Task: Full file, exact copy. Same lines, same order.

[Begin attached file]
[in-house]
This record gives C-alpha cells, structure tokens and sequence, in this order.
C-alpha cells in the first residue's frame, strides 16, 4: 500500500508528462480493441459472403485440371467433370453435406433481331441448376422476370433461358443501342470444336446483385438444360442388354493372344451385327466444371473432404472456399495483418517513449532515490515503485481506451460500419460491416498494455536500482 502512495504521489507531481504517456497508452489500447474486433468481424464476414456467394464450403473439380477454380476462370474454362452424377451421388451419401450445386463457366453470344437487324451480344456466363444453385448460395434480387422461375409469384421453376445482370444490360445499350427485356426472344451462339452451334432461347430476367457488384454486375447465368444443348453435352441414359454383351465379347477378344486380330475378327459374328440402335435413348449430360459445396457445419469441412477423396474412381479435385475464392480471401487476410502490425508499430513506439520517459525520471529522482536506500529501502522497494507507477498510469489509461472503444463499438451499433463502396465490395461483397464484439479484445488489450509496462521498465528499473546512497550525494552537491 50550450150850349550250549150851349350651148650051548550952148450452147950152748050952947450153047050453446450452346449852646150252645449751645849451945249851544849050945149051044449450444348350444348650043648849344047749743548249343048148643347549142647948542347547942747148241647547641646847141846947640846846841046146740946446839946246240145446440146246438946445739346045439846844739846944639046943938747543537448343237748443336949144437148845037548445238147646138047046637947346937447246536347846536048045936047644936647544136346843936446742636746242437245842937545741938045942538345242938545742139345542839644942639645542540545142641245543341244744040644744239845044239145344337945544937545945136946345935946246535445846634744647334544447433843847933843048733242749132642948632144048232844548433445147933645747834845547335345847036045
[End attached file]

[in-house]
This record gives C-alpha cells, structure tokens and sequence, in this order.
C-alpha cells in the first residue's frame, strides 16, 4: 500500500508528462480493441459472403485440371467433370453435406433481331441448376422476370433461358443501342470444336446483385438444360442388354493372344451385327466444371473432404472456399495483418517513449532515490515503485481506451460500419460491416498494455536500482 502512495504521489507531481504517456497508452489500447474486433468481424464476414456467394464450403473439380477454380476462370474454362452424377451421388451419401450445386463457366453470344437487324451480344456466363444453385448460395434480387422461375409469384421453376445482370444490360445499350427485356426472344451462339452451334432461347430476367457488384454486375447465368444443348453435352441414359454383351465379347477378344486380330475378327459374328440402335435413348449430360459445396457445419469441412477423396474412381479435385475464392480471401487476410502490425508499430513506439520517459525520471529522482536506500529501502522497494507507477498510469489509461472503444463499438451499433463502396465490395461483397464484439479484445488489450509496462521498465528499473546512497550525494552537491 50550450150850349550250549150851349350651148650051548550952148450452147950152748050952947450153047050453446450452346449852646150252645449751645849451945249851544849050945149051044449450444348350444348650043648849344047749743548249343048148643347549142647948542347547942747148241647547641646847141846947640846846841046146740946446839946246240145446440146246438946445739346045439846844739846944639046943938747543537448343237748443336949144437148845037548445238147646138047046637947346937447246536347846536048045936047644936647544136346843936446742636746242437245842937545741938045942538345242938545742139345542839644942639645542540545142641245543341244744040644744239845044239145344337945544937545945136946345935946246535445846634744647334544447433843847933843048733242749132642948632144048232844548433445147933645747834845547335345847036045